How much an author or publisher self-promotes and markets a book is not, in my mind, a good indicator of quality of the writing, just of quality of the marketing. It might help reach more people, it might be very important for the first or the breakthrough book, but if the book disappoints too many people, the career will stall. And I have seen not too famous favorite books of mine became really popular slowly through word of mouth. So write as well as you can. Promote it a bit, just because. But it is the writing that matters.

  86. Howard
    Feb 25, 2011 @ 15:17:45

    Theresa – I am glad someone else said it before me :-)
    I have never ever heard of anyone who either knew or cared who the editor of a book was, and I cannot see it ever changing in the future, irrespective of metadata. It makes no sense whatsoever to me.

    On Editors above – I bow to those who are more in the know. However (there’s always a however isn’t there … LOL) times they are a changing. The big publishing houses will not be around for long. New streamlined entities will be developing.
    Freelance editing and marketing will increase enormously as self publishing increases. I am not completely convinced about the points by Angela and Moriah.

    On time devoted to marketing. It depends on the author and what s/he wants. If the author wants to be a pure writer and avoid the grubby world of marketing they are free to do so by signing up with a publisher who can do the marketing and accept a lower royalty. If the author wants to self publish then they will have no other choice.

    As others above have already stated, finding good reads is going to get a lot harder. There will be a lot of quality coming from self publishing. Readers need to find out about the title somewhere. A few satisfied readers is NOT going to be good enough.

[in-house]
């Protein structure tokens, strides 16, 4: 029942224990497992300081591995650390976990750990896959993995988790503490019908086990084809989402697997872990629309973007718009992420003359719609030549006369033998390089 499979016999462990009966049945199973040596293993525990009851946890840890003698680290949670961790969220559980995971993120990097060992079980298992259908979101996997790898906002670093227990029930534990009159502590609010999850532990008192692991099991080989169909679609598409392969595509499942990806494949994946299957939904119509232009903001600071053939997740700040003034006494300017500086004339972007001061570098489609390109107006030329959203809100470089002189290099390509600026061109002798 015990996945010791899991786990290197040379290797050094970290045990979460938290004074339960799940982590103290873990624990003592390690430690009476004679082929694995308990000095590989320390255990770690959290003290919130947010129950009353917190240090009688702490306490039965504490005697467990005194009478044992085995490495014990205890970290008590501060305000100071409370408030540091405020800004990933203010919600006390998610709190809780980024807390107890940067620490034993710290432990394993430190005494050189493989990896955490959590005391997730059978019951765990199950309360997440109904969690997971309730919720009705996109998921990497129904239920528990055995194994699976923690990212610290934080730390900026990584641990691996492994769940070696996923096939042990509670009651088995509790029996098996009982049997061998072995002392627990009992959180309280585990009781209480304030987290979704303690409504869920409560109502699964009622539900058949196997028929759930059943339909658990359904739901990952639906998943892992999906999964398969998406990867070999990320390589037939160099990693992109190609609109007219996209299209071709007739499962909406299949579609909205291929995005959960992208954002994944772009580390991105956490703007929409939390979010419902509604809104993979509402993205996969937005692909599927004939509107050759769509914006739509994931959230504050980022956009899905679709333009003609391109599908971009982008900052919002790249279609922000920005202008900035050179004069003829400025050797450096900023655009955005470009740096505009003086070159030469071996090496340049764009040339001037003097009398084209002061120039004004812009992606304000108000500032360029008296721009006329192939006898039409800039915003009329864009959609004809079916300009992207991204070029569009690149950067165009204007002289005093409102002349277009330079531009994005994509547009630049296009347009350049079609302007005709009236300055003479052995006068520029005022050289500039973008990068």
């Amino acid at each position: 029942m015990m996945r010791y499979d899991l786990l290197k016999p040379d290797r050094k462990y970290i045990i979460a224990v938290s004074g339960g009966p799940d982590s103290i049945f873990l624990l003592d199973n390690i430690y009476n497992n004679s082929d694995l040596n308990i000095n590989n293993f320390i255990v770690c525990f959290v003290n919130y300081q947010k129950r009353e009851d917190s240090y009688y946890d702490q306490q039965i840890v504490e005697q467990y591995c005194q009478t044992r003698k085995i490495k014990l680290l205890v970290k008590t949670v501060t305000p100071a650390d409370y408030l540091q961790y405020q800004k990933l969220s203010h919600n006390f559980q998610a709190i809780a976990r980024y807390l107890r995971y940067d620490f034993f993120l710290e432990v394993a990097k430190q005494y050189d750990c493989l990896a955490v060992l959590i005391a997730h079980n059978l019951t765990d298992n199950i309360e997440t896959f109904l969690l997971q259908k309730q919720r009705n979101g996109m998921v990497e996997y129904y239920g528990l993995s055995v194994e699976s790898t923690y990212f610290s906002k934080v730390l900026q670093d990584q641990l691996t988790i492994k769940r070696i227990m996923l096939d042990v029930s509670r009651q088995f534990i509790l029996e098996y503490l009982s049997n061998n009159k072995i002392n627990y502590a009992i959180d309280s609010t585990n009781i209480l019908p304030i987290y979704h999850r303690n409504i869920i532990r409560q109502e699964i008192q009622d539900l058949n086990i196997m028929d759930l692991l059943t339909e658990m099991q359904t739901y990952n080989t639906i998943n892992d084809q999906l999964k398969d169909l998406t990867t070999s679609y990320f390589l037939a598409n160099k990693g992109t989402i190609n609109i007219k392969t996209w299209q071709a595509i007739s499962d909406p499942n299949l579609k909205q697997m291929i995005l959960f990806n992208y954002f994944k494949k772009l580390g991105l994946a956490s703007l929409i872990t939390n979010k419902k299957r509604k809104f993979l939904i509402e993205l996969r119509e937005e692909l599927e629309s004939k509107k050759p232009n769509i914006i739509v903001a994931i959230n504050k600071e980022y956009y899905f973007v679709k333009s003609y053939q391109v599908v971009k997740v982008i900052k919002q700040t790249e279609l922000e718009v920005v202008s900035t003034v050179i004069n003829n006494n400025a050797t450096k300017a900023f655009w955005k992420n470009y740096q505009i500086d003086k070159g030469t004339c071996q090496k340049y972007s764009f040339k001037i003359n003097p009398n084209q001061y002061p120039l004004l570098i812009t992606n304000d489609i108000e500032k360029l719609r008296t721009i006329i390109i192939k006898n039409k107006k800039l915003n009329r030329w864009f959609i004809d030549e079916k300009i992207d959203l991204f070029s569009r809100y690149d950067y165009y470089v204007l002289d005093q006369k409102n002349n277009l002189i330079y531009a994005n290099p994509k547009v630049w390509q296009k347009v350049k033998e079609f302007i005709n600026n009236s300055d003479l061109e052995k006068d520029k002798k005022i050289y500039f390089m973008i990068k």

Self publishing authors will need to work hard on getting their title known and getting eyeballs on it to earn that increased royalty. These authors will need to devote a chunk of every week to doing what they can to get eyeballs on their title.

  87. Sunday Self-Publishing News for Kindle authorsKindle Writers from Taleist
    Feb 26, 2011 @ 20:24:12

    [...] Finding authors and books in a digital age [...]

  88. Denise K. Rago
    Mar 03, 2011 @ 11:15:00

    Very interesting article. Lots to mull over and as a self-published author, social media is both a blessing and a curse. Yes, we are in total control of our marketing, etc., but it is almost a full-time job that takes away from the business of writing. We can publish e-books that take away the middle man and guarantee us profits, submit our novels to bloggers for review and it is all so exciting, however, some days I spend so much time doing all of this that I have no creative energy left to write. Not a complaint, just a reality.